This is embarrassing to admit, but it’s taken me almost 30 years to figure out how to eat. I mean, I knew the mechanics. You load the utensil with food and then deliver it to your mouth. But the other kind of ‘how’ to eat. Like what, when, and how much. Last year was the year I decided to be done with dieting for good, and would own my relationship with food. Both the good and the bad.
Until about a year ago, I thought I needed someone else to tell me how to eat. It seemed like being my own expert on my own body was far fetched. Doubts and fears filled my head.. I wondered if I could I trust myself to take care of me?
 
We’ve been taught to trust others for the answers when it comes to our bodies. In seeking out the answers from others, we’ve  forgotten how to tune into ourselves and make decisions around food and exercise.
This might seem like a stretch, but you don’t have to accept cultural beliefs about what is beautiful or healthy.
 
We get stuck because in our culture disordered eating seems normal, even healthy. There is nothing normal though about being obsessed with food, exercise, or the way our body looks.
 Despite what you think, It won’t will lead to bingeing or being a couch potato. I promise. In the beginning you might eat more than you would normally. But we aren’t trying to be normal. We are trying to be free from the constant worry over food, so that we can actually get on with living our lives.
 

You don’t want me to tell you what to eat

Even though the women I work with say they want someone to tell them what, how, when, and how much to eat, that isn’t what they really want. If it were, diets would work. And people would have lasting success.
They want to feel empowered and in control around food.
 
That comes from learning how to trust yourself as the expert of your body, making decisions with mindfulness & intention, and taking ownership.
 

Healthy lifestyle or more dieting?

I had the fear of failing and eating everything. The fear of looking like a fool for trying to do it on my own without following another diet or lifestyle change was real. I doubted this would work for me. Would I eat chocolate everyday all day and stop exercising?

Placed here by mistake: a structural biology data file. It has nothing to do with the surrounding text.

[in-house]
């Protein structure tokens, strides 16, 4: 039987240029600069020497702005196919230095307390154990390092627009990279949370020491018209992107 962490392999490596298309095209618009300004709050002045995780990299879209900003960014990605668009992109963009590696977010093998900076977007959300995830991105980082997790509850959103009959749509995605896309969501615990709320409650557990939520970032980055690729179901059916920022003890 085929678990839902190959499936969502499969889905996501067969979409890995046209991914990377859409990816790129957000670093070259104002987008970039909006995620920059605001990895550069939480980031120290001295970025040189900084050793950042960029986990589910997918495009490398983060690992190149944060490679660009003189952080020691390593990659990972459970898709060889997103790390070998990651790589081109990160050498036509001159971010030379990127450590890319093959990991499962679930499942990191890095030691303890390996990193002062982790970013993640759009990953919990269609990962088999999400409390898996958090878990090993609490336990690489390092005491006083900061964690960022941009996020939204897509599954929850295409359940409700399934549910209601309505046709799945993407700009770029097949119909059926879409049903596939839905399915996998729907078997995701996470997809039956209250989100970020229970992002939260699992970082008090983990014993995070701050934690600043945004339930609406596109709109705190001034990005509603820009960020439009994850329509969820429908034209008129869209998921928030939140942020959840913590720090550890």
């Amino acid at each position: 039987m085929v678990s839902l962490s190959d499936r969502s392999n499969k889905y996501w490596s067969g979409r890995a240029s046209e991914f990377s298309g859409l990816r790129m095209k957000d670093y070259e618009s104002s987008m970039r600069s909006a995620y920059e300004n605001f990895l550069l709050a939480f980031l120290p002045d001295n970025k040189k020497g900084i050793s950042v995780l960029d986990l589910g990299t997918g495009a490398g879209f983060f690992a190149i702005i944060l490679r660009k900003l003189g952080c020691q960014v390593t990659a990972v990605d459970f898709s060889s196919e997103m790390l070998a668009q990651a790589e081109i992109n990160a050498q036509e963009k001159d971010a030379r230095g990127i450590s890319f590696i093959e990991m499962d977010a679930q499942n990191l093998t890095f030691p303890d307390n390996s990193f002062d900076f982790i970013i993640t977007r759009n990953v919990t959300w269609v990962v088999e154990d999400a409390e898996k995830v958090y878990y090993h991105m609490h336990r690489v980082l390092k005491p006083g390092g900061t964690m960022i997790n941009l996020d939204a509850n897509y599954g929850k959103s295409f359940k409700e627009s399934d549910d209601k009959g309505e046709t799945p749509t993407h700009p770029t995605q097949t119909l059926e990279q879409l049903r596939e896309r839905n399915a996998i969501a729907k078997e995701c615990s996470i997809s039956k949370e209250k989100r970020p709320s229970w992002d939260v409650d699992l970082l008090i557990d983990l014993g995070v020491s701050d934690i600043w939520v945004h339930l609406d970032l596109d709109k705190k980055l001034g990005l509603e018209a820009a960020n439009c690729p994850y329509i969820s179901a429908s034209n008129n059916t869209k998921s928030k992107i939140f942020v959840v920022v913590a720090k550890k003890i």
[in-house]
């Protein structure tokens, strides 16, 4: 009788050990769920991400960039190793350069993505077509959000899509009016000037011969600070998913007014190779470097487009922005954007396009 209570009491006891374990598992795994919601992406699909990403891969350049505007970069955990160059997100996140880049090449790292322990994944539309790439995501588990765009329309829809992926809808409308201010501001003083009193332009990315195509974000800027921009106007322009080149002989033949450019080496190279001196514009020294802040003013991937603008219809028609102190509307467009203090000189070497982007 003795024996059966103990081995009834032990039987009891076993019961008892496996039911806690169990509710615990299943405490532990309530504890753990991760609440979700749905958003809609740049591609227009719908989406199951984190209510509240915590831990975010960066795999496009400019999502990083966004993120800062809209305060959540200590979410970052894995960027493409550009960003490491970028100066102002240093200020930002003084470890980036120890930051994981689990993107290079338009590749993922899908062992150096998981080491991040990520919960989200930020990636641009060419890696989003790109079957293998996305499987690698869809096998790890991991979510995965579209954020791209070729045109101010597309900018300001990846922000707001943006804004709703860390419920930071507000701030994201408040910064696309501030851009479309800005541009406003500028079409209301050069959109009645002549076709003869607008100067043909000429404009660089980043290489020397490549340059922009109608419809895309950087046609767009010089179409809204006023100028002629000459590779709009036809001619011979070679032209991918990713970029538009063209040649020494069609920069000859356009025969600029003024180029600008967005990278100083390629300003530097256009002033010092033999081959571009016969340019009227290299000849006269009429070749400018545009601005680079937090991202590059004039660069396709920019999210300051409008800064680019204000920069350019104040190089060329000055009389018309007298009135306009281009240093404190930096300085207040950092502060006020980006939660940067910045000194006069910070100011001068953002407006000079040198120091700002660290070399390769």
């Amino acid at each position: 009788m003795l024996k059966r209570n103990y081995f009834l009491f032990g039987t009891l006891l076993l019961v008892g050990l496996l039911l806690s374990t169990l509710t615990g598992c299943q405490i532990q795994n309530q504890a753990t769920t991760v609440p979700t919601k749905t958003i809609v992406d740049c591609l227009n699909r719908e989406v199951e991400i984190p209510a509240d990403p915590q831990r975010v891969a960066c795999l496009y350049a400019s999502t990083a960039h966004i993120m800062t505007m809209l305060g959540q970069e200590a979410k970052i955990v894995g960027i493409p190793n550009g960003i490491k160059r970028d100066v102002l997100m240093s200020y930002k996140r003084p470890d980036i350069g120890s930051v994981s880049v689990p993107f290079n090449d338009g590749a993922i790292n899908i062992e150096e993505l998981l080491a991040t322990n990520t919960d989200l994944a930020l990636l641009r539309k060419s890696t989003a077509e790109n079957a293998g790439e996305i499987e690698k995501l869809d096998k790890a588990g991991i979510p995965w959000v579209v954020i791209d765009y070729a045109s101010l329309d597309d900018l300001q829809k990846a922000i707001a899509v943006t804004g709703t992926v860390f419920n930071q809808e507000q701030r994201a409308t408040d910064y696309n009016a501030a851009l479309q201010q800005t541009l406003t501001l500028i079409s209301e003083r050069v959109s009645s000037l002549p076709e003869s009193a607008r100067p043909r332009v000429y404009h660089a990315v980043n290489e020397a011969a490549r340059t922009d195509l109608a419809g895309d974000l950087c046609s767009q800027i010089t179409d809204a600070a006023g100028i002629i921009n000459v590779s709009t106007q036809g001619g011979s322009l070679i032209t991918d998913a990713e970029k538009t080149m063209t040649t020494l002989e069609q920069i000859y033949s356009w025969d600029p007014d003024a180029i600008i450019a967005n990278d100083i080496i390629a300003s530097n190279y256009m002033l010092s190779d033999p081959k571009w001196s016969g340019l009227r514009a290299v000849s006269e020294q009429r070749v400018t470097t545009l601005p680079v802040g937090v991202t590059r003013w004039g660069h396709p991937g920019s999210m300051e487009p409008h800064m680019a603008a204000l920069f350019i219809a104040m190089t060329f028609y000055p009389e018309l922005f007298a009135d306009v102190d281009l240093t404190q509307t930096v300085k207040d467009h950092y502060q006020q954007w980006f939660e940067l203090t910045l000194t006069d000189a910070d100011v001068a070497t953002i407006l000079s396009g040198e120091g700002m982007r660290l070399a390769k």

Deep down though I knew that the old way wasn’t going to cut it anymore. I was trying so hard to follow my nutrition plan, yet still started going back to food obsession and bingeing on the weekends.
 
I’d ‘be’ good during the week, but the weekends were a different story entirely. Giving in and eating everything I could before Monday became a regular occurrence.
 
As a fitness and nutrition coach, I felt like a fraud and so defeated.
 
How could I keep living like this? I was supposed to be an example, a leader in the health and fitness space. How could I keep selling this diet and calling it a healthy lifestyle?
 
It felt like I was back in diet shackles.
 
I had lost sight of what fitness had really made me feel back in the beginning of my journey. Instead it became about always having an amazing transformation. But in order for that to happen, that meant I always had to have a physical change–which ultimately meant gaining weight only to lose it again (like so many of us women do).
 
The realization that I was still dieting and calling it a healthy lifestyle was a blow. It was like someone pulled the rug out from under me.
 
I was still counting portions and carbs. Monitoring calories eaten and burned. Obsessing over my body and how much it changed from the day-to-day.